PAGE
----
Microsoft's other founder, Paul Allen, promised his philanthropy will continue after his death while announcing a series of grants to mark the 20th anniversary of his charitable foundation.
Allen makes most of his grants to non-profits in the Pacific North West, where he lives. His foundation has donated more than $400m since 1990 and Allen has made personal donations of $600m to non-profits he's started including the Allen Institute for Brain Science and the Experience Music Project.
Allen said he was proud of the work already accomplished but there was more to do.
He said: “Today I also want to announce that my philanthropic efforts will continue after my lifetime. I’ve planned for many years now that the majority of my estate will be left to philanthropy to continue the work of the Foundation and to fund non-profit scientific research, like the ground breaking work being done at the Allen Institute for Brain Science. As our philanthropy continues in the years ahead, we will look for new opportunities to make a difference in the lives of future generations.”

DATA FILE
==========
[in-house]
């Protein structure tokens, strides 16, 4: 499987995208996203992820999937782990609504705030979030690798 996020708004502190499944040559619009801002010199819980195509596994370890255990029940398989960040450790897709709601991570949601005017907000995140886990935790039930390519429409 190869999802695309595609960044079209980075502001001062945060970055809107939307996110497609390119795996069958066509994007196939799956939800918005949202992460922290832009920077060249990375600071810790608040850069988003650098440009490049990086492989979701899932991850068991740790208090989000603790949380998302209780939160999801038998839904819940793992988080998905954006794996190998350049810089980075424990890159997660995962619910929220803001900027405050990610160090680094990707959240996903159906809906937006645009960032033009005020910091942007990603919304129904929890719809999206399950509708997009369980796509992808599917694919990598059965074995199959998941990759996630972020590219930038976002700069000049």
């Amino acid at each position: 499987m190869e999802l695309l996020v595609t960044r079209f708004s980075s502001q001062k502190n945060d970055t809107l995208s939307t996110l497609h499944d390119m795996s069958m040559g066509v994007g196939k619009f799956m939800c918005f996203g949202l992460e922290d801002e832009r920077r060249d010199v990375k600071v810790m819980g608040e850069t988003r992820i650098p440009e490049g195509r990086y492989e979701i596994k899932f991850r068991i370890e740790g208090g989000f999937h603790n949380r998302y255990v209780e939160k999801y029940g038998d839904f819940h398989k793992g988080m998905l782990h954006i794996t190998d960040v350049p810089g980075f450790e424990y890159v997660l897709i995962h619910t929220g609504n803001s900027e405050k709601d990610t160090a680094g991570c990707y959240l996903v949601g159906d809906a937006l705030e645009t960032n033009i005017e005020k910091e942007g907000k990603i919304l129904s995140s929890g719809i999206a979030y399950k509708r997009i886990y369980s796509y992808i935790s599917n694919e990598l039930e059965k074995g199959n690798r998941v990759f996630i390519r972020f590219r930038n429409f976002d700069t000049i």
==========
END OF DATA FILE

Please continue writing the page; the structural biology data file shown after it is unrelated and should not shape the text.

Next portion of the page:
The Foundation has five areas of focus: helping the arts, engaging children in learning, advancing technological and scientific discoveries, helping vulnerable populations and economic help in tough times.
The group also made five special grants to non-profit founders to mark the anniversary. These went to: Rachel Bristol, founder of Oregon Food Bank; Bridget Cooke, founder of Adelante Mujeres; Jeanne Harmon, founder of the Center for Strengthening the Teaching Profession; Myra Platt and Jane Jones, founders of Book-It Repertory Theatre; and Ken Stuart, founder of Seattle Biomedical Research Institute.
They get $20,000 each to help their work. ®